- 4-in-1 screwdriver
- Circular saw
- Drill bit set
- Drill/driver - cordless
- Putty knife
- Utility knife
- Wood chisel
- Cleaning solvent
- Extra flooring
- Laminate floor patching material
- Wood glue
Assess the laminate floor damage
You can fix minor chips and scratches in a laminate floor with filler products.
But if the damage is severe, you have to replace the plank (you did save a few from the installation, right?). It’s a job you can do yourself in about two hours. In addition to a spare plank, you’ll need a circular saw, hammer and chisel, router or table saw, drill and wood glue.
Some flooring experts recommend removing the base molding and unsnapping and numbering every plank until you get to the damaged portion. That works if the damaged plank is close to the wall. But trust us, if the damaged section is more than a few rows out from the wall, it’s actually faster to just cut it out.
If your laminate floor is glued together, the unsnapping routine won’t work at all. See “Replacing Glued Planks,” below. Plus, check out our expert guide for installing laminate flooring.
Project step-by-step (7)
Replace ‘snap-together’ planks:
Remove the center section. Start by drawing a cutting line 1-1/2 in. in from all four edges of the plank. Drill a 3/8-in. relief hole at each corner of the cutting line and again 1/4 in. in from each corner of the plank.
Cut out the center section with a circular saw, cutting from hole to hole. Set the depth of your circular saw a tad deeper than the floor thickness. Then lift the blade guard and dip the blade into the cutting line.
Cut to the corners
Next, cut from the center section into each corner, stopping at the drilled hole. Don’t go any farther! Finally, cut a relief cut from the center section out toward the seam of each plank. Tap a chisel into each relief cut to break out the uncut portion. Then remove all the cut pieces.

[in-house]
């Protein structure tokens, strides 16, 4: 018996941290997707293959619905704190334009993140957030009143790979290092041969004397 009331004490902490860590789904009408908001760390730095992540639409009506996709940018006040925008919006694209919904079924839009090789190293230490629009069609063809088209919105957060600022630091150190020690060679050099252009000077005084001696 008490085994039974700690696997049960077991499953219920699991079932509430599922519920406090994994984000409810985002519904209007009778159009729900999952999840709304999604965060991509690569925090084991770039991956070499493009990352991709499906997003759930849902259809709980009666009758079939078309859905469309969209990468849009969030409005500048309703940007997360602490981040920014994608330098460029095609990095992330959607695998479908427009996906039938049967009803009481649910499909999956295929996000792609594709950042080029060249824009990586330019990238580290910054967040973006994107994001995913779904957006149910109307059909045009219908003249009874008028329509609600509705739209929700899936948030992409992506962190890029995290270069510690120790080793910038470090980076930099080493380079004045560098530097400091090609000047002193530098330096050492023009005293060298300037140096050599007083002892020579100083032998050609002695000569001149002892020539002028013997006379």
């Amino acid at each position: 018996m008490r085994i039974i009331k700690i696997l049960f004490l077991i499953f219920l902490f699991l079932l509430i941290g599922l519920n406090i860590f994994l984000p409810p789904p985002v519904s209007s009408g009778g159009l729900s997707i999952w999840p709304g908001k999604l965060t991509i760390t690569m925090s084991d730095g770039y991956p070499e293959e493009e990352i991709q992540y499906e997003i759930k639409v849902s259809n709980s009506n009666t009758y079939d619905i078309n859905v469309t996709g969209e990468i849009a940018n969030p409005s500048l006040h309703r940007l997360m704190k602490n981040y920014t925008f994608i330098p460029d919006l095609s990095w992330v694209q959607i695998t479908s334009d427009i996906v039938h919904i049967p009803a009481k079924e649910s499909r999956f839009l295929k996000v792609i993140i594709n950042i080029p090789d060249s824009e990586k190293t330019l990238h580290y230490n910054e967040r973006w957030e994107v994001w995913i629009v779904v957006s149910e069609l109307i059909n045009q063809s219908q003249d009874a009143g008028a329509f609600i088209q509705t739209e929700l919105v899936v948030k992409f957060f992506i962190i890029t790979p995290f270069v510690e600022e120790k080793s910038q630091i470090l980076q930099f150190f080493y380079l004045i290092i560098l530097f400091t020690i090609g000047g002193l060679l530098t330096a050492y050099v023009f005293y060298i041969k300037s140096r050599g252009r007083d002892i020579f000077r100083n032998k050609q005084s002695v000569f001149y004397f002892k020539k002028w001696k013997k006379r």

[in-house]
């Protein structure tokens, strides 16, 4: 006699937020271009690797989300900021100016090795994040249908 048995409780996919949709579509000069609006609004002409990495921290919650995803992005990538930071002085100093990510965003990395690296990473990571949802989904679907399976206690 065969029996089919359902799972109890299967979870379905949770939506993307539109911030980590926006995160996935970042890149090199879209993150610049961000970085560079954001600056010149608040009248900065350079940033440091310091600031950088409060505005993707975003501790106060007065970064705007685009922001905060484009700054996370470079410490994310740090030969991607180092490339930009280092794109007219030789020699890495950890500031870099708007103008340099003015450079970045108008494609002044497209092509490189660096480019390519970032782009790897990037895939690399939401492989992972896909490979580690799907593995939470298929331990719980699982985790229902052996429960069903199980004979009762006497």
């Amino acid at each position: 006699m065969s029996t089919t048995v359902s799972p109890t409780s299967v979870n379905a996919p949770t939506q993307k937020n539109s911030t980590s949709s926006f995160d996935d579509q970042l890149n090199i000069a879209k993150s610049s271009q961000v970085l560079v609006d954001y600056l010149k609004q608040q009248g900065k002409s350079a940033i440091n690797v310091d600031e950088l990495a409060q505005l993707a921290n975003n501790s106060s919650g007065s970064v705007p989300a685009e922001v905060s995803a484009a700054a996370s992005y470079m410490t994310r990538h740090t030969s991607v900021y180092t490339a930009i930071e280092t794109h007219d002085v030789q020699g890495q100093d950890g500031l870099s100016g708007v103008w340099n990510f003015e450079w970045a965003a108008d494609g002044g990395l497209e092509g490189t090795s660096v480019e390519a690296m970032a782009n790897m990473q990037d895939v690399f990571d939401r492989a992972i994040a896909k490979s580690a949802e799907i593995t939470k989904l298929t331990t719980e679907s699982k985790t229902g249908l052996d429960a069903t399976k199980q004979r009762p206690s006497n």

Remove the bottom lip
The new plank has a groove at one end and one side, as well as a tongue at the opposite end and side. But you can’t install it until you cut off the bottom lip of both grooves and the side tongue. Score the tongue several times with a utility knife. Then snap it off with pliers. Shave off any remaining scraps with your knife.
Here’s a tip for cutting the groove: Stick the blade inside the groove and cut off the bottom from the inside (or use a table saw).
Apply a bead of wood glue to all four edges of the new plank. Insert the glued tongue of the new plank into the groove on the existing flooring and drop the plank into place. Wipe off any excess glue and load books on the plank until it’s dry.
Replace glued planks:
Raise the floor to gain leverage. Most of the early laminate floors were fastened with glue. But that doesn’t mean you can’t do an ‘in-place’ patch on those floors too. Follow all the cutting directions shown for a snap-together floor.
Slip a dowel or scrap piece of flooring under the seam. Grab the section with pliers and tilt it down until the glued seam cracks apart. Then snap it upward to break any remaining glue.
The old glue has to go
Use a flat-blade screwdriver or small chisel to chip out the old glue. Get the surfaces as smooth as possible for a flush fit and a good glue bond. Lay the new plank when done.
Repair minor damage in laminate flooring:
Scratches on Laminate Floor or Chips?
Drop a knife or other sharp-edged item and you’ll get an instant chip in your laminate floor. But you don’t need to call in a pro, because this repair is strictly DIY. If you have the chip or an extra plank, take it to a home center or flooring supplier and match it up with a tube of laminate floor patching material. You may have to buy the two closest colors and mix them to match. While you’re there, buy a matching brand of cleaning solvent.
Clean the flooring with the solvent and let it dry. Next, squeeze a dollop of laminate repair paste onto a scrap piece of flooring or a mixing board and mix it with a putty knife until it begins to dry. Then press a shallow layer into the chip. Don’t try to fill the entire chip in one application. Clean off any excess with solvent. Let the first coat set for one hour before applying the next.
After the filler hardens, use a knife to duplicate the grain pattern. Darken the cuts with furniture touch-up markers.
Next, make sure you know how to clean laminate floors to keep them looking like new.